I wanted my students to blog because I had seen my students do fantastic projects over and over and put them straight into their binder when they finished and didn’t get a chance to display their work the way they deserved. I wanted them to connect and have an audience bigger than just their classmates and myself. I wanted them to think about what we did in school after school, discuss with their parents, maybe watch a video again they didn’t quite get or wanted to show their siblings or parents. I wanted them to learn how to give constructive criticism and learn how to receive compliments and constructive comments from others. Also to learn about internet safety and rules on what we share and what we say online. For that I used a video (among other things) from the Think before you post campaign.
I started by talking to the parents about the idea of blogging at a parent-teacher conference to build the foundation. Then I sent a (pretty long) e-mail to the parents explaining to them why I wanted to start blogging and what I believed it would do. I sent them further reading (for example this & this) and asked them to comment if they had any questions, concern or add-ons. Believe it or not…. all were aboard and excited (my students parents are probably the most awesome people ever). So on we went.
The next thing was to get all the parents to set up e-mail accounts for their kid. I thought this might be difficult…. but hey 2 weeks later, all my 8 year olds had their own e-mail accounts set up. I set up an individual account for every student on Tumblr and downloaded the Tumblr app on their iPads. Then I signed them all up on Disqus which is a great discussion site that Tumblr supports.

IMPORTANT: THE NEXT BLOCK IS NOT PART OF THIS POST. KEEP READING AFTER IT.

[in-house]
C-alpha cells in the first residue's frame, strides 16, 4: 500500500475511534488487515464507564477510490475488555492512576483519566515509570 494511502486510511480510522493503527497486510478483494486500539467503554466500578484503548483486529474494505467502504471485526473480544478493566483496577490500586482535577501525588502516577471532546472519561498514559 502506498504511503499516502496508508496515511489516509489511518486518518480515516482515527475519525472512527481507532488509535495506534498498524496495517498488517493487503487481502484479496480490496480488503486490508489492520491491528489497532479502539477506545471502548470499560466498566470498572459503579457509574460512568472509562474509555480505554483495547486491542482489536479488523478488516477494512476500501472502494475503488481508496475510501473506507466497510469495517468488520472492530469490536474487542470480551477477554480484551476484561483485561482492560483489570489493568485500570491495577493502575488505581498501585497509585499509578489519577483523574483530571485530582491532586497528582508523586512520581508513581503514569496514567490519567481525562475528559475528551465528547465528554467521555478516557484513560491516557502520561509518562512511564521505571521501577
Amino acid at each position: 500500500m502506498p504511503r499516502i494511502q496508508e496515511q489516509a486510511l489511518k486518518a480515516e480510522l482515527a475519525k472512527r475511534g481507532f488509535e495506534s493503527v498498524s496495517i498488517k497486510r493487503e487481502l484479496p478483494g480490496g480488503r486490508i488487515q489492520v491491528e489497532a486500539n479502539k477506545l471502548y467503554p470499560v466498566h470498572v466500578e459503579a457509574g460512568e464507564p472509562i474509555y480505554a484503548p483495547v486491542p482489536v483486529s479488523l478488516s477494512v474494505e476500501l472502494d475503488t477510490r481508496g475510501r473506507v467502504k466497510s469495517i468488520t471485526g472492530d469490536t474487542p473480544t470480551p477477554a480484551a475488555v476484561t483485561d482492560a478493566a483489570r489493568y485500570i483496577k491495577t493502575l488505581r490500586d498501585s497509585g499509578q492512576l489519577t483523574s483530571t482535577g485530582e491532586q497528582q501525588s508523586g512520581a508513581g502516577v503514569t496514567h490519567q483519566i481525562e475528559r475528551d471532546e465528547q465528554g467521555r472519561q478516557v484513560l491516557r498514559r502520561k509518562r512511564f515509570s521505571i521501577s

Then I made videos, which I posted on our class blog and sent via e-mail to the parents, about how to blog and how to comment (in Icelandic of course) so every student, parent and grandparent could be involved. Because you can’t expect parents to participate and help their child if they can’t help themselves.
When we got going the blog project went better than I ever imagined. My students wrote more, quiet students had a louder voice and expressed themselves more. Kids read more and were thinking about spelling and asking each other how to spell words. Kids that had a hard time writing recorded their answers or questions on Croak.it. There was more quality work being done and kids displayed their favorites on their blog. Parents were more involved & informed, grandparents were commenting. It was AWESOME.
It made it so much easier for me to track student progress as well because at parent-teacher conferences we’d just look at their online portfolios (blogs) and see their best work and how they’ve improved over a period of time. My students are even blogging and commenting during this summer. Sharing their experiences, writing, reading and recoding… I’M LOVIN’IT.
I believe every class should have a class blog… no question and no excuses.
If you have mobile devices or easy access to the computer lab, there is no question you should set up individual blogs for your students as well. It will make learning so much more fun. Try it. I promise you won’t regret it!
Ingvi Hrannar Ómarsson
Icelandic Elementary Teacher